The official firing was still three days away, and the two hadn't even spoken face-to-face yet, but even on Sunday morning you could tell Roger Penske had made up his mind. In a small room at Indianapolis Motor Speedway next to where the drivers' meeting had just concluded, the car owner spoke to a handful of reporters about his suspended driver, AJ Allmendinger. Penske said all the right things -- but said them in a way that left little doubt as to what would happen next.
"I want to see him land on his feet," Penske said then, in the singular comment that made it clear Allmendinger's fall wasn't finished just yet. Penske's phone was ringing off the hook with calls from other drivers or their representatives, all of them interested in a ride that was fully sponsored and capable of winning races with the right man behind the wheel. He had let people go who had flunked drug tests administered by his own company. Allmendinger was a good kid, but he had made a mistake. It all had the unmistakable air of a fait accompli. The press release sent out Wednesday seemed academic, the words formalizing something everyone already knew.
Allmendinger was out of the No. 22 car, released because of a positive drug test that was followed by an indefinite suspension. It was the only move for Penske to make, and one the team would probably have made at the end of the season whether Allmendinger had flunked that drug test or not. Poor performance on the race track, an indefinite suspension, no clear timetable for reinstatement, a ready and eager replacement, a primary sponsor that has to be sick of seeing its drivers in the news for all the wrong reasons -- it was a perfect storm, really, and it swept up Allmendinger and carried him away. No question, this all goes back to the driver either not knowing what he was taking, or taking something he shouldn't have. But it quickly became much bigger than him.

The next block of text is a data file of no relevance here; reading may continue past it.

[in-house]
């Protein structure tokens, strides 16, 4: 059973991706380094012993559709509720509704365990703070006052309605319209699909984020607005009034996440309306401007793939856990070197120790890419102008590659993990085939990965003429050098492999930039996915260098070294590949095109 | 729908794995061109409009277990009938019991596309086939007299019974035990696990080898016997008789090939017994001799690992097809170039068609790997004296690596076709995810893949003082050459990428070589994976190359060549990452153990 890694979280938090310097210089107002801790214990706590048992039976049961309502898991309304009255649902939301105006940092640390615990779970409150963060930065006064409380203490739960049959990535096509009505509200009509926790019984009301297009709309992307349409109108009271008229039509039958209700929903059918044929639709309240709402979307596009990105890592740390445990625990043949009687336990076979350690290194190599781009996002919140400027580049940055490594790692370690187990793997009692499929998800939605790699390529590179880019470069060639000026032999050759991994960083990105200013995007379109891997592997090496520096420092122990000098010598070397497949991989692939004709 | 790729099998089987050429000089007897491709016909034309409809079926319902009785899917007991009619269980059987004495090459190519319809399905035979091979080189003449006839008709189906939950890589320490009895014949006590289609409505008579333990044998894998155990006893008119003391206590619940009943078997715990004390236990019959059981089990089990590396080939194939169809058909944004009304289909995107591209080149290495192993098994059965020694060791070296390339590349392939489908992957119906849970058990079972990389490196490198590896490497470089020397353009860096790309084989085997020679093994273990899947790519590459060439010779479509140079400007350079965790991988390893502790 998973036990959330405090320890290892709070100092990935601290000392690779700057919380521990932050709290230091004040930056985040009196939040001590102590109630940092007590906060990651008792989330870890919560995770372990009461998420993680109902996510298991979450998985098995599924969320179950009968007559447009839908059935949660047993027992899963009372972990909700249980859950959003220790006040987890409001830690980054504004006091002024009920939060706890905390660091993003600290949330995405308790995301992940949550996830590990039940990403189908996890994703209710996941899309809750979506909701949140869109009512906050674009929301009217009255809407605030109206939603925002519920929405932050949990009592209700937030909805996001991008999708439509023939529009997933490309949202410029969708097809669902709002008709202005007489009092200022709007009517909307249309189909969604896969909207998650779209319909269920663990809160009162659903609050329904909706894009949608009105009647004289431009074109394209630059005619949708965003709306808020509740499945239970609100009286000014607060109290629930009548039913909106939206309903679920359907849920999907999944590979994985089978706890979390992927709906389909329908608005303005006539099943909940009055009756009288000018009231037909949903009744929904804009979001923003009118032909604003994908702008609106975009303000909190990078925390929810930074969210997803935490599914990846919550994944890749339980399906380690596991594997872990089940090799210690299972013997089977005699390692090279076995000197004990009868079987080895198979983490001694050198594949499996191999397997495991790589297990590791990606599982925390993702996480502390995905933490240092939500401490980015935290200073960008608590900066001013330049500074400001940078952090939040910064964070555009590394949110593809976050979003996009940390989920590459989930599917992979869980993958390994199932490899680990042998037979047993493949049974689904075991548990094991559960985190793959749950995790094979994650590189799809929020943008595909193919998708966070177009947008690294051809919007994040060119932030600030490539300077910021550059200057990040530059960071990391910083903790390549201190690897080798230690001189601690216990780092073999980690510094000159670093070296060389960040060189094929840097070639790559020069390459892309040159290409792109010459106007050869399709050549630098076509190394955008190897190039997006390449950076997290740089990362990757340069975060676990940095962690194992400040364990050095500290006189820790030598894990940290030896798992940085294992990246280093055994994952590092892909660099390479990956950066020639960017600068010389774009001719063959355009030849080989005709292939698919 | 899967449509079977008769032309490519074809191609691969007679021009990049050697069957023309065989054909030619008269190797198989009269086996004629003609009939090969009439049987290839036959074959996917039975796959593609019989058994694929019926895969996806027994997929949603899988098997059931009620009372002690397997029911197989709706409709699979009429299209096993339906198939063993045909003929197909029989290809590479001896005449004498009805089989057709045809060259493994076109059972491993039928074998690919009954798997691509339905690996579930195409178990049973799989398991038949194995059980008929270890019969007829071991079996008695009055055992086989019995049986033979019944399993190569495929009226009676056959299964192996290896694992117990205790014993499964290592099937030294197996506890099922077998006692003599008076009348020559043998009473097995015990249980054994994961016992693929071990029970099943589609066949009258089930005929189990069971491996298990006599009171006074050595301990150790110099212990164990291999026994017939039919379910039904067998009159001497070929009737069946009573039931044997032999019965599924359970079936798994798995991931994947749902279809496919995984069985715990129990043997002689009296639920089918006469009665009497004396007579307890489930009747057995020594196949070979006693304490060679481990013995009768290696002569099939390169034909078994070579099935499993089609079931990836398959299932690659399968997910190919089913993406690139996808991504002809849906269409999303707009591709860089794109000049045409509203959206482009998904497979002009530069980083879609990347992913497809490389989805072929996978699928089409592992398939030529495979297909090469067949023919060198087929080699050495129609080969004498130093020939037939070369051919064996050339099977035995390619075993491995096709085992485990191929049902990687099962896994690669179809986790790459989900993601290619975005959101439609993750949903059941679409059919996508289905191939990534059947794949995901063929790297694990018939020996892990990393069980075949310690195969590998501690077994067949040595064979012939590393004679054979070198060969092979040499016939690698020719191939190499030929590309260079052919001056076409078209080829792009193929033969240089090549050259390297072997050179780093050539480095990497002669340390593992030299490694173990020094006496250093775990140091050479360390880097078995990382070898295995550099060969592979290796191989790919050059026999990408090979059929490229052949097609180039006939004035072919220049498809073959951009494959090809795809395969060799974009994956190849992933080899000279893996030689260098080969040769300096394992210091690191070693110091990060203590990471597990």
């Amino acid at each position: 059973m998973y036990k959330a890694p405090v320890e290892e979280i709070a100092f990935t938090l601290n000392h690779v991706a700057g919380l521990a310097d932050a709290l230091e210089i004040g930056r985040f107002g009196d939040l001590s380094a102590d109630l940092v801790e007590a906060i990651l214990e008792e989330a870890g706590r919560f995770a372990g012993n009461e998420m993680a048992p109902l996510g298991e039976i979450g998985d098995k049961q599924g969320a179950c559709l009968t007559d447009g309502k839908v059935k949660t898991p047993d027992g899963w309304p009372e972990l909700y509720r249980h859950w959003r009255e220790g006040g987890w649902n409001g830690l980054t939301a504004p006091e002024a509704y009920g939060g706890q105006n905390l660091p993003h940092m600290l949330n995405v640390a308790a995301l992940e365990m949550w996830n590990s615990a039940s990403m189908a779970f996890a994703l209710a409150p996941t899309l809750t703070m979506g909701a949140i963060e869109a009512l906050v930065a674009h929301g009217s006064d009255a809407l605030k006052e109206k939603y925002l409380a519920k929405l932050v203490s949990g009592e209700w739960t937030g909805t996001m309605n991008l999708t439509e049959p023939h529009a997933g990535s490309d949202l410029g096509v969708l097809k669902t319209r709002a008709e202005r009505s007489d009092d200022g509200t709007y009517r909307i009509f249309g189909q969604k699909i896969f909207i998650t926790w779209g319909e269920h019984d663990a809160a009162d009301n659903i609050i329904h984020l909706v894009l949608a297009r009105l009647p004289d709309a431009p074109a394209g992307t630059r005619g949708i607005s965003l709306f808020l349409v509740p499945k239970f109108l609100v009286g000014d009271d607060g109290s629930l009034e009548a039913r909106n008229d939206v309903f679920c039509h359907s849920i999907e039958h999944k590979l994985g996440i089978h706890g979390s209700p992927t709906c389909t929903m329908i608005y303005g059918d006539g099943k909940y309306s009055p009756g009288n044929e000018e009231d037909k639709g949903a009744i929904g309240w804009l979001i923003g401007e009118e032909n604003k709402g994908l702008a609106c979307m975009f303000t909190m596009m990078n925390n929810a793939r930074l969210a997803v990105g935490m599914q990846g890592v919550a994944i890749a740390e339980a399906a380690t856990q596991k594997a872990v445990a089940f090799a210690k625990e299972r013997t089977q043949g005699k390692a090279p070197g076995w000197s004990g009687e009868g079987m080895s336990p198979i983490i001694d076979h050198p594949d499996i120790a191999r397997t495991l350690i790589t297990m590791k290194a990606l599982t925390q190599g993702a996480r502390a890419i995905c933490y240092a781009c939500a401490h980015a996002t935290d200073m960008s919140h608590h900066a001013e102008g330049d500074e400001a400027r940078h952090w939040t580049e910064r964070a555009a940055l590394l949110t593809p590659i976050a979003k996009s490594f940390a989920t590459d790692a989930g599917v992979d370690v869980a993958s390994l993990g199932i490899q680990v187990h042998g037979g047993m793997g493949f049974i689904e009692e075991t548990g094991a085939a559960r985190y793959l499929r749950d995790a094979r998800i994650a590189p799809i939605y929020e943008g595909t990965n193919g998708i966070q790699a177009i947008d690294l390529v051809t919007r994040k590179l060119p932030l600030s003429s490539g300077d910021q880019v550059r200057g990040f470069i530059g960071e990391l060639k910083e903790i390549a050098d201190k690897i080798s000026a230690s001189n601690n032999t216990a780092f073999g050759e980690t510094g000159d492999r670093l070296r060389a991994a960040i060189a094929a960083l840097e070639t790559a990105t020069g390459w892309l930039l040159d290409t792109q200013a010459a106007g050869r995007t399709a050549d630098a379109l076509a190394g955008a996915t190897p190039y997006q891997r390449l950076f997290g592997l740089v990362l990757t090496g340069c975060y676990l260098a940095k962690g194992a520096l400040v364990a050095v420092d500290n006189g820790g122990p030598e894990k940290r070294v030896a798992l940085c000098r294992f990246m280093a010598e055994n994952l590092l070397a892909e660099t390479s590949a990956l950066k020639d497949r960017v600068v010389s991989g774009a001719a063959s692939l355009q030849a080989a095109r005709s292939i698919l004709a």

So now Allmendinger is out, four months before he likely would have been released for performance reasons anyway, and with one move Penske sheds itself of a burden and begins positioning what in all rights should be a championship-contending car for 2013. Of course, that's not to say there isn't fault in all this. The belabored manner in which Allmendinger's camp slow-played the aftermath of his positive drug test, which the driver's business manager said was for amphetamines, only ratcheted up the doubt. And from a performance perspective, Penske clearly left better options on the table in the rush to fill Kurt Busch's seat after last season. The likes of Brian Vickers and David Ragan have to be watching all this while shaking their heads.
So no, this wasn't an ideal marriage, and it was probably a stop-gap solution to begin with, and it probably could have been handled a little better all around. But now it's over, and Sam Hornish Jr. takes control of the No. 22 car for the foreseeable future, and everyone moves on -- some more easily than others.